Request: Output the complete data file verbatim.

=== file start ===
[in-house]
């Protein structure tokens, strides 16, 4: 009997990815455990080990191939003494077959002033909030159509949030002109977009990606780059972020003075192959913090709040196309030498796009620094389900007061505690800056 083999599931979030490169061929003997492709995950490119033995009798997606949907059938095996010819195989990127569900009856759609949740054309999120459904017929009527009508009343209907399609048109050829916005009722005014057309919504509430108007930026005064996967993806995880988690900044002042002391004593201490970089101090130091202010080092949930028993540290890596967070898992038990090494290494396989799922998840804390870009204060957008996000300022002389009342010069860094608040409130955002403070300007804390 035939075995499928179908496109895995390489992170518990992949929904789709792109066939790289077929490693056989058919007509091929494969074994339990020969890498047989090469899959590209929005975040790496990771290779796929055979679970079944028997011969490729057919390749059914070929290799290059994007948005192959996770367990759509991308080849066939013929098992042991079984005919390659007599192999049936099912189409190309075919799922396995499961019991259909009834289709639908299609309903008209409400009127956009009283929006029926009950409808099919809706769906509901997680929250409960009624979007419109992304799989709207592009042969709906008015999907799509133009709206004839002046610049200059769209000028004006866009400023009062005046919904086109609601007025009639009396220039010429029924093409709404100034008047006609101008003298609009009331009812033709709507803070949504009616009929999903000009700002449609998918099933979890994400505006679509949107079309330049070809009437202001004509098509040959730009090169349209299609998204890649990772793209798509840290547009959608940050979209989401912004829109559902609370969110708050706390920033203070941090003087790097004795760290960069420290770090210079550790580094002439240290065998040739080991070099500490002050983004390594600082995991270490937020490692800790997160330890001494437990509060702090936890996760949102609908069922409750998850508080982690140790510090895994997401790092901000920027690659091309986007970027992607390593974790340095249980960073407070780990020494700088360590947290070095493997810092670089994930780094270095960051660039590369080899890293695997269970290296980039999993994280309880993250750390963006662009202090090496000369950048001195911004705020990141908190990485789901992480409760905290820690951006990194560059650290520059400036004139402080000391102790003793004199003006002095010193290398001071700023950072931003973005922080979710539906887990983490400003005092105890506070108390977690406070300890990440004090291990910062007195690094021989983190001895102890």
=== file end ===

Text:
[in-house]
């Protein structure tokens, strides 16, 4: 009997990815455990080990191939003494077959002033909030159509949030002109977009990606780059972020003075192959913090709040196309030498796009620094389900007061505690800056 083999599931979030490169061929003997492709995950490119033995009798997606949907059938095996010819195989990127569900009856759609949740054309999120459904017929009527009508009343209907399609048109050829916005009722005014057309919504509430108007930026005064996967993806995880988690900044002042002391004593201490970089101090130091202010080092949930028993540290890596967070898992038990090494290494396989799922998840804390870009204060957008996000300022002389009342010069860094608040409130955002403070300007804390 035939075995499928179908496109895995390489992170518990992949929904789709792109066939790289077929490693056989058919007509091929494969074994339990020969890498047989090469899959590209929005975040790496990771290779796929055979679970079944028997011969490729057919390749059914070929290799290059994007948005192959996770367990759509991308080849066939013929098992042991079984005919390659007599192999049936099912189409190309075919799922396995499961019991259909009834289709639908299609309903008209409400009127956009009283929006029926009950409808099919809706769906509901997680929250409960009624979007419109992304799989709207592009042969709906008015999907799509133009709206004839002046610049200059769209000028004006866009400023009062005046919904086109609601007025009639009396220039010429029924093409709404100034008047006609101008003298609009009331009812033709709507803070949504009616009929999903000009700002449609998918099933979890994400505006679509949107079309330049070809009437202001004509098509040959730009090169349209299609998204890649990772793209798509840290547009959608940050979209989401912004829109559902609370969110708050706390920033203070941090003087790097004795760290960069420290770090210079550790580094002439240290065998040739080991070099500490002050983004390594600082995991270490937020490692800790997160330890001494437990509060702090936890996760949102609908069922409750998850508080982690140790510090895994997401790092901000920027690659091309986007970027992607390593974790340095249980960073407070780990020494700088360590947290070095493997810092670089994930780094270095960051660039590369080899890293695997269970290296980039999993994280309880993250750390963006662009202090090496000369950048001195911004705020990141908190990485789901992480409760905290820690951006990194560059650290520059400036004139402080000391102790003793004199003006002095010193290398001071700023950072931003973005922080979710539906887990983490400003005092105890506070108390977690406070300890990440004090291990910062007195690094021989983190001895102890």